University of Montana Early Growth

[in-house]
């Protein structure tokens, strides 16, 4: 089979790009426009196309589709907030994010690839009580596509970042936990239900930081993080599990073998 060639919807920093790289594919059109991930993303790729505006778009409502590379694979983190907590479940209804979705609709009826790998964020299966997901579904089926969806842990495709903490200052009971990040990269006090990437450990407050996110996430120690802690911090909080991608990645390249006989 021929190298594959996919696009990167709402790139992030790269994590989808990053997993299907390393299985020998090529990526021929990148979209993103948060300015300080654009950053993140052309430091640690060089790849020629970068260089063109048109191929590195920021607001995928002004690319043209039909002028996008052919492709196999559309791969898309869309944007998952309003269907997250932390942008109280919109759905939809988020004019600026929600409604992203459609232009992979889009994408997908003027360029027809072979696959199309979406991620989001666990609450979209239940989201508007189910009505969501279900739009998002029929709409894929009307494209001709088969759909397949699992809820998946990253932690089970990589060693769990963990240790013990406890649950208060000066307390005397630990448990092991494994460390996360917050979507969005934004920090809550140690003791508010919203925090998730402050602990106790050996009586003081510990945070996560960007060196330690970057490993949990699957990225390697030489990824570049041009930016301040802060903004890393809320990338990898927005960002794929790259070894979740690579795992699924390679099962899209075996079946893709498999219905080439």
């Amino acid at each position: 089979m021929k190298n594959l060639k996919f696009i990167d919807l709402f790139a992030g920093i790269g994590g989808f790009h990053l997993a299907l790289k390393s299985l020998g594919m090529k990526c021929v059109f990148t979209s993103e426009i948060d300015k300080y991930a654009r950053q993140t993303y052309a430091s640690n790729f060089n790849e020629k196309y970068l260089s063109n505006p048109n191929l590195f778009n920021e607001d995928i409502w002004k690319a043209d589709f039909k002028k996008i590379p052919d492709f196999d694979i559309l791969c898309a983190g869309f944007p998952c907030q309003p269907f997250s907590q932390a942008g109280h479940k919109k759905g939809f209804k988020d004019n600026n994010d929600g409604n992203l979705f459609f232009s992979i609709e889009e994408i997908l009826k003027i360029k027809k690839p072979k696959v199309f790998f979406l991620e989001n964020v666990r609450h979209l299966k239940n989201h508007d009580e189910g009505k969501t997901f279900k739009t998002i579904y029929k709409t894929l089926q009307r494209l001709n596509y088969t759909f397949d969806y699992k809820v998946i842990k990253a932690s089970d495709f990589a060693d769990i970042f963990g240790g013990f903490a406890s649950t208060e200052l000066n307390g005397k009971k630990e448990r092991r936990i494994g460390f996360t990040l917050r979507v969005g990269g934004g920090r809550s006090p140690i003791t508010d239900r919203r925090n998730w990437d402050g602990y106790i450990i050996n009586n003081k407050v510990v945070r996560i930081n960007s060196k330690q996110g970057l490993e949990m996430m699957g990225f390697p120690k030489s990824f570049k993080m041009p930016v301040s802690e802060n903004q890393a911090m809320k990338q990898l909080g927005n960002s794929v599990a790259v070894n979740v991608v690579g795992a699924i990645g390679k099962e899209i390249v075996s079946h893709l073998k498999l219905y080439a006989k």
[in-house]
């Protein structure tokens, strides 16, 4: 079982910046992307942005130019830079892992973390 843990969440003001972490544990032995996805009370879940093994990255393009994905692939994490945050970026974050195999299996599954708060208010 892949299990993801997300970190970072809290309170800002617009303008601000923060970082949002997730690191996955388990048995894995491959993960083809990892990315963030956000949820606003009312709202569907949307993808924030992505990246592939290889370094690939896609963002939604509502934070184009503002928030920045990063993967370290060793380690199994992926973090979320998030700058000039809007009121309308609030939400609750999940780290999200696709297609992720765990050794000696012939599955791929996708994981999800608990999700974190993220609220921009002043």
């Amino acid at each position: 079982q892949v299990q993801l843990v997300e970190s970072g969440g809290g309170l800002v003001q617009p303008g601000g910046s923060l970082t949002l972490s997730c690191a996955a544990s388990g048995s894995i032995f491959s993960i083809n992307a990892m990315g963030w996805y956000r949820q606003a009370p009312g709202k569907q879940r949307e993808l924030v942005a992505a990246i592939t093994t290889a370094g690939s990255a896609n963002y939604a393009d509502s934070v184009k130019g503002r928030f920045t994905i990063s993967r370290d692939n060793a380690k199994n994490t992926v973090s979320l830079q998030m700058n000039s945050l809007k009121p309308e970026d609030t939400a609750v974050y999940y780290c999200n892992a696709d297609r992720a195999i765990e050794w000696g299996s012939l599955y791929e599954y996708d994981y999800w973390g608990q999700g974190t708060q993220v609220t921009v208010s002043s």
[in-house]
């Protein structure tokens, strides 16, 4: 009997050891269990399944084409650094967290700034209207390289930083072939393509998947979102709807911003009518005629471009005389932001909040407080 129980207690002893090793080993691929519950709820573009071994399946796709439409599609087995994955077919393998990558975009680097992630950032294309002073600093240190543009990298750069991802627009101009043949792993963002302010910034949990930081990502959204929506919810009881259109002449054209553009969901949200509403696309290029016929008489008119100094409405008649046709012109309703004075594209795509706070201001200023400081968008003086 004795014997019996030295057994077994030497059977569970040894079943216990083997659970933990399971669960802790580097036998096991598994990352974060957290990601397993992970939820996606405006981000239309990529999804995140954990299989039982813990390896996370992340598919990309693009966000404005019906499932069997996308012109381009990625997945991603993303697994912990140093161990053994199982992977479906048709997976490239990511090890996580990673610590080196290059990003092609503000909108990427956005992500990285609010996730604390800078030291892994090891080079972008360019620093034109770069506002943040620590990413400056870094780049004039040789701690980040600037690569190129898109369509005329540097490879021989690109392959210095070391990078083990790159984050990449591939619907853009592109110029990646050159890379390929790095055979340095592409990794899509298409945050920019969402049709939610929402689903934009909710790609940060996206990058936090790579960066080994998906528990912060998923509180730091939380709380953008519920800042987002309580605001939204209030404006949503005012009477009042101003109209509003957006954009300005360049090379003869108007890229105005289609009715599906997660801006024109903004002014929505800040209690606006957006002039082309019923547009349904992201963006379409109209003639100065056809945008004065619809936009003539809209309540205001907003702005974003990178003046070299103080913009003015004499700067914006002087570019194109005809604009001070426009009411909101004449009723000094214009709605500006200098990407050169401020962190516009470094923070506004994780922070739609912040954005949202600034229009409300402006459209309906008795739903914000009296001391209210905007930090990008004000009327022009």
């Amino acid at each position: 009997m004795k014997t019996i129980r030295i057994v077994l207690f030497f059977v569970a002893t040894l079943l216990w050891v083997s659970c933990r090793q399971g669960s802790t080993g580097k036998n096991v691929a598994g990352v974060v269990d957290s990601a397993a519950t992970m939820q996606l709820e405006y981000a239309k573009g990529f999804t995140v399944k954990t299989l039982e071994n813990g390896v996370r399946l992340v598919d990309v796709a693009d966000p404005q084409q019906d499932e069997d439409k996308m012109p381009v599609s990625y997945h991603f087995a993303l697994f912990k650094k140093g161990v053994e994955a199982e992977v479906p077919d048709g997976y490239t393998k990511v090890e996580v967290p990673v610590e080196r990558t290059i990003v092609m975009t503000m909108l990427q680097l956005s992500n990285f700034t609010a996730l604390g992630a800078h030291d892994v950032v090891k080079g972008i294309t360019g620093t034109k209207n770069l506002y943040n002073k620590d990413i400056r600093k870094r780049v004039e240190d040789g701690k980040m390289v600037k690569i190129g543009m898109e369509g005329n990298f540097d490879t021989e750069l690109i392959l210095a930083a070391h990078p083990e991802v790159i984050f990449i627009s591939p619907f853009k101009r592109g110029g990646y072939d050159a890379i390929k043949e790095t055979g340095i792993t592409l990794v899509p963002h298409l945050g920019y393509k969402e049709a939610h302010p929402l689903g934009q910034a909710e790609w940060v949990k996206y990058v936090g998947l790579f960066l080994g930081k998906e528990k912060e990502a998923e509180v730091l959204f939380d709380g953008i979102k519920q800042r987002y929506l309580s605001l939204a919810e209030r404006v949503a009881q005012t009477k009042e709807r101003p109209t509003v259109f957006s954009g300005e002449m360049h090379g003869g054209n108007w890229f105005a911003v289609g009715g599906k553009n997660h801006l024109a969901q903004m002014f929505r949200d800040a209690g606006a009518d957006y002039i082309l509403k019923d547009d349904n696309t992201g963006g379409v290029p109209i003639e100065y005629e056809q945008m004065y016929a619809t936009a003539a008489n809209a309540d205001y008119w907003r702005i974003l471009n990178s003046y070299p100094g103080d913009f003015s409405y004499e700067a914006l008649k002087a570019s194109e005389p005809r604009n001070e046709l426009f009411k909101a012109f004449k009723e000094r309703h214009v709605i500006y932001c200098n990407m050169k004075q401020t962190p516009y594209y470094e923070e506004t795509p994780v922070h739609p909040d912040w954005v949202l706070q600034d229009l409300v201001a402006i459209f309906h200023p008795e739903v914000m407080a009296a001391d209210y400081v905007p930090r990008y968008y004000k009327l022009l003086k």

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University of Montana Early Growth - UNIVERSITY Of MONTANA An Institution of...